Born Feb 12 1948
Patent Number(s) 6,199,042
Ray Kurzweil invented the Kurzweil Reading Machine, the first device
to transform print into computer-spoken words, enabling blind and visually
impaired people to read printed materials. When this print-to-speech
reading machine was invented in 1976, the technology was regarded as
the most significant advancement for the blind since Brailles
introduction in 1829.
Kurzweil graduated from the Massachusetts Institute of Technology in
1970, majoring in computer science and literature. Several years later,
he formed a company to explore pattern recognition technology such as
Optical Character Recognition (OCR). He advanced the technology by developing
the first omni-font OCR in 1974, creating software that understood letter
shapes in any font. In conjunction with this, Kurzweil and the team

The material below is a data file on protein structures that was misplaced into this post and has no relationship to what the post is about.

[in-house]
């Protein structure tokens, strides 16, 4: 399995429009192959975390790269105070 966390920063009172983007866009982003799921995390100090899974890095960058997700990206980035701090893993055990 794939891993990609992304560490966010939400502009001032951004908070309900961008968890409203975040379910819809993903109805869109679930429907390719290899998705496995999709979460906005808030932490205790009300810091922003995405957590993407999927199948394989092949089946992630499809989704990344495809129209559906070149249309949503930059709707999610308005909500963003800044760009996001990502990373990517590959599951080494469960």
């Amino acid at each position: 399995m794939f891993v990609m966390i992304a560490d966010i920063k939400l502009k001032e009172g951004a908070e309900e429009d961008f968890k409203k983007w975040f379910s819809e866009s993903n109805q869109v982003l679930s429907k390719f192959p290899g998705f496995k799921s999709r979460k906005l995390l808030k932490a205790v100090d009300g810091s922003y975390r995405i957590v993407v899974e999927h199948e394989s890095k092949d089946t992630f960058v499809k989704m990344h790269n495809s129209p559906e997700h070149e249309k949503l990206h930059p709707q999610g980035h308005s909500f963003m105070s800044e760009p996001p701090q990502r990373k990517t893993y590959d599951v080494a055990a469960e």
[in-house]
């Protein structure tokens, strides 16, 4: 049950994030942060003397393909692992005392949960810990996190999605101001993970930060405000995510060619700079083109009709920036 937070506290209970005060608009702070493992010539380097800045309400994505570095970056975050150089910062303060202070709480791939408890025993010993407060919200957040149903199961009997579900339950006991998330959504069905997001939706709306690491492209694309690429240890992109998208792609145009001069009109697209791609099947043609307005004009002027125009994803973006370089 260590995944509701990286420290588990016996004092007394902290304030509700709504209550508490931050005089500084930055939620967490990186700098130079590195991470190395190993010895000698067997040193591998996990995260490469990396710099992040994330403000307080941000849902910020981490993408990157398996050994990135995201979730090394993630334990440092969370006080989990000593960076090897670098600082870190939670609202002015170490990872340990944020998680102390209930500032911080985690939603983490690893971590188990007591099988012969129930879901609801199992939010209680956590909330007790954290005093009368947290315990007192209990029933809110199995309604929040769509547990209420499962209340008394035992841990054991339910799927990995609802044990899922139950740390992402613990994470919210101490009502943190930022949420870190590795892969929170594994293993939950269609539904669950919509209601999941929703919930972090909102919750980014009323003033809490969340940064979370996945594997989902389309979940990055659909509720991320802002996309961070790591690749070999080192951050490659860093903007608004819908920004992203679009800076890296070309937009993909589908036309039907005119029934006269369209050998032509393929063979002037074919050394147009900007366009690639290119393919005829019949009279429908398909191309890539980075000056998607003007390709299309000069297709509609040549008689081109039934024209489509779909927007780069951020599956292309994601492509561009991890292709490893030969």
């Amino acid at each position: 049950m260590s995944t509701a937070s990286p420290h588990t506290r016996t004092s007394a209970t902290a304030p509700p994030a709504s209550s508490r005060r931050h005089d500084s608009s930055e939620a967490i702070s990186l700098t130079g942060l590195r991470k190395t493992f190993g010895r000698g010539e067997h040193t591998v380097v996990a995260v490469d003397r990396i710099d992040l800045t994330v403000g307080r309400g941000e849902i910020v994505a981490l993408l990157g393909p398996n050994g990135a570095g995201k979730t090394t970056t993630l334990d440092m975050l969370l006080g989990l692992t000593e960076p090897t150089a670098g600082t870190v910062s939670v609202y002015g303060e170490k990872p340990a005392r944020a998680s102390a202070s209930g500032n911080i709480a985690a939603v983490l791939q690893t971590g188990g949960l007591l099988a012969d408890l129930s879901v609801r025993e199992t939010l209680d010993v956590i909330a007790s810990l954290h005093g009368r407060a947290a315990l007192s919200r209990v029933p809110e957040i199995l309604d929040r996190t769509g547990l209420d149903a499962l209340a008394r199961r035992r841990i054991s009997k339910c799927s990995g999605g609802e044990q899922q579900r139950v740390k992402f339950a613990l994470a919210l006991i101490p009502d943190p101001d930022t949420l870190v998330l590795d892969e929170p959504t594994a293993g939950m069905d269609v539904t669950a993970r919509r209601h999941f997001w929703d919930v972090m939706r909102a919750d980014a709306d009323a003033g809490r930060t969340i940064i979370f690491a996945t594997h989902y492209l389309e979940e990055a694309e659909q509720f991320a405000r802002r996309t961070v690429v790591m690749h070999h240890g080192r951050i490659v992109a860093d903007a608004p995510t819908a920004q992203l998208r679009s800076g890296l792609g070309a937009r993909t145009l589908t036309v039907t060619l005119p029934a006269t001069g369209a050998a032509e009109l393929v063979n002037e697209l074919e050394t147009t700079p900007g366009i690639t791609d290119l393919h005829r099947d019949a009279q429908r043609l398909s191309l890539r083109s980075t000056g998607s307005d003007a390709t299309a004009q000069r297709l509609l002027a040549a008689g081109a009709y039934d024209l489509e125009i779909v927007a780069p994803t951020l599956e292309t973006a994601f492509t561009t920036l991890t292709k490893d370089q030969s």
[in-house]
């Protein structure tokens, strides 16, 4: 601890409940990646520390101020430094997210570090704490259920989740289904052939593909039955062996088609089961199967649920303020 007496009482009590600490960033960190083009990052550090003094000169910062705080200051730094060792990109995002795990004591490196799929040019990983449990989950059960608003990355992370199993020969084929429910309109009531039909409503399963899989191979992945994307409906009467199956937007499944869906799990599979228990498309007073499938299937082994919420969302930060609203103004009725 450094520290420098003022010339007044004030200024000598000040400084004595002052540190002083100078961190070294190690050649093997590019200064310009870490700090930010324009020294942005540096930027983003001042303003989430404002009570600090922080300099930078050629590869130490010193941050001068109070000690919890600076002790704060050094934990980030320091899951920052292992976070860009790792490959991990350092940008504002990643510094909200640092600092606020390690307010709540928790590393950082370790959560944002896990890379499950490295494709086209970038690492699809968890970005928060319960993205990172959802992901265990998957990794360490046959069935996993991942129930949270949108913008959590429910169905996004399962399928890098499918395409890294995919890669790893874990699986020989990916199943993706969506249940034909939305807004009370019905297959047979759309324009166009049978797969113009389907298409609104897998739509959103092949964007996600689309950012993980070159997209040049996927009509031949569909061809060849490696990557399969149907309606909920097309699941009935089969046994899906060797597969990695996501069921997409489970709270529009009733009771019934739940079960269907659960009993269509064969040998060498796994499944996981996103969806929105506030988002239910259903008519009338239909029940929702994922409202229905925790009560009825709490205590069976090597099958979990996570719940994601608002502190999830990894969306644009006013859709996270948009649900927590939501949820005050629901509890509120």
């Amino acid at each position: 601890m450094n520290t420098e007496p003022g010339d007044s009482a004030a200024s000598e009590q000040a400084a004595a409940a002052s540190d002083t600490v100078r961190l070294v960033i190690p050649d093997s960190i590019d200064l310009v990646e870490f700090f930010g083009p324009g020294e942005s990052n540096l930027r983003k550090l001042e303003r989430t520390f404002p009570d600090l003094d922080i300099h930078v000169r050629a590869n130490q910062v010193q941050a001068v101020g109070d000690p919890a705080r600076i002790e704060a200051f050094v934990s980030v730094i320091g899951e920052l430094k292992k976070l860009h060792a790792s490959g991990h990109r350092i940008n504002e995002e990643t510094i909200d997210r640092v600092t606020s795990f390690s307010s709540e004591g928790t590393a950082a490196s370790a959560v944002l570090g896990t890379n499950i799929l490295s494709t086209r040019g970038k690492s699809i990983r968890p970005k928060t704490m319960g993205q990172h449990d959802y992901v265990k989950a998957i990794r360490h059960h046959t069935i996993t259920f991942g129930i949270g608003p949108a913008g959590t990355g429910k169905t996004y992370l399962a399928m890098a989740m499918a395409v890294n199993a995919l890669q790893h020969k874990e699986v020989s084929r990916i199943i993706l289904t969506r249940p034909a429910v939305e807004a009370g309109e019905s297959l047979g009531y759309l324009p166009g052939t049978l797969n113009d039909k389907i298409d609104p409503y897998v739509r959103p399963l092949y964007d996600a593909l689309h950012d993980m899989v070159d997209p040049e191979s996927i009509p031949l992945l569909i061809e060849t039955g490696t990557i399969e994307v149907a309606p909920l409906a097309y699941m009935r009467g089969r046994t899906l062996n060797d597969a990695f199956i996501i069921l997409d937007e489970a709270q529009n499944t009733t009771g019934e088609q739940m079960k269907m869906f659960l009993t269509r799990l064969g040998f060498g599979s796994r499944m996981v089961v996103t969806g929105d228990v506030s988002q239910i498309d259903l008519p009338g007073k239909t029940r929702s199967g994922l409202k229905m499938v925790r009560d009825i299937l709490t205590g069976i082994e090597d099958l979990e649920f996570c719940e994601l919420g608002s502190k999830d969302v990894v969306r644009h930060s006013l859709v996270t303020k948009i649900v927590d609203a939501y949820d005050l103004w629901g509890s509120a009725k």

he led also developed the first Charge Couple Device (CCD) flatbed scanner,
the ubiquitous scanners in workplaces and homes. Other contributions
include the Kurzweil 250 music synthesizer, which recreates the rich
sounds of orchestral instruments.
Since 1973, Kurzweil has founded nine companies. A pioneer in artificial
intelligence, he is the author of The Age of Intelligent Machines and
The Age of Spiritual Machines. Honored by many awards, Kurzweil received
the National Medal of Technology in 1999.